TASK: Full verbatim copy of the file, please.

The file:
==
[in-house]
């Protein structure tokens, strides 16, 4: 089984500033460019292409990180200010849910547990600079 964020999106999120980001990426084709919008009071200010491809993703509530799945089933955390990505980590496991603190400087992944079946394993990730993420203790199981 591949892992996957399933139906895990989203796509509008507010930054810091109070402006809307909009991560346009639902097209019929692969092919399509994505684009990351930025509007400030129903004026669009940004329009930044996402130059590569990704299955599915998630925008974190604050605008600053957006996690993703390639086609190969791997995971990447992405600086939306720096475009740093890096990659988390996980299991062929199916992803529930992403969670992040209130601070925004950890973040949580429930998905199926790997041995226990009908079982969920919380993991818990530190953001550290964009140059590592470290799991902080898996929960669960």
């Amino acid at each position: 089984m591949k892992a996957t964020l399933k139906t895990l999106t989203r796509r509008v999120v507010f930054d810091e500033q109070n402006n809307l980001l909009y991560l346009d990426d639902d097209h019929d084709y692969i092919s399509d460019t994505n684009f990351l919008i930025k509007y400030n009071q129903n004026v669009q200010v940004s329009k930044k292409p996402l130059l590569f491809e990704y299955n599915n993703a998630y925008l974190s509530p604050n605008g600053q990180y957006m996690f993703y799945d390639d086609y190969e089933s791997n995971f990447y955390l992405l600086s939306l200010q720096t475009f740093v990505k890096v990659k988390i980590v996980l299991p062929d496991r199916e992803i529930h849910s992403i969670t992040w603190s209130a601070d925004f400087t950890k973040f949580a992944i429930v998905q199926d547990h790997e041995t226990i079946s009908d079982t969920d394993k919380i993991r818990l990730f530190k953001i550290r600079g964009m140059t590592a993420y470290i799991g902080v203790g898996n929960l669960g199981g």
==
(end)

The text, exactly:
[in-house]
């Protein structure tokens, strides 16, 4: 089984500033460019292409990180200010849910547990600079 964020999106999120980001990426084709919008009071200010491809993703509530799945089933955390990505980590496991603190400087992944079946394993990730993420203790199981 591949892992996957399933139906895990989203796509509008507010930054810091109070402006809307909009991560346009639902097209019929692969092919399509994505684009990351930025509007400030129903004026669009940004329009930044996402130059590569990704299955599915998630925008974190604050605008600053957006996690993703390639086609190969791997995971990447992405600086939306720096475009740093890096990659988390996980299991062929199916992803529930992403969670992040209130601070925004950890973040949580429930998905199926790997041995226990009908079982969920919380993991818990530190953001550290964009140059590592470290799991902080898996929960669960």
């Amino acid at each position: 089984m591949k892992a996957t964020l399933k139906t895990l999106t989203r796509r509008v999120v507010f930054d810091e500033q109070n402006n809307l980001l909009y991560l346009d990426d639902d097209h019929d084709y692969i092919s399509d460019t994505n684009f990351l919008i930025k509007y400030n009071q129903n004026v669009q200010v940004s329009k930044k292409p996402l130059l590569f491809e990704y299955n599915n993703a998630y925008l974190s509530p604050n605008g600053q990180y957006m996690f993703y799945d390639d086609y190969e089933s791997n995971f990447y955390l992405l600086s939306l200010q720096t475009f740093v990505k890096v990659k988390i980590v996980l299991p062929d496991r199916e992803i529930h849910s992403i969670t992040w603190s209130a601070d925004f400087t950890k973040f949580a992944i429930v998905q199926d547990h790997e041995t226990i079946s009908d079982t969920d394993k919380i993991r818990l990730f530190k953001i550290r600079g964009m140059t590592a993420y470290i799991g902080v203790g898996n929960l669960g199981g």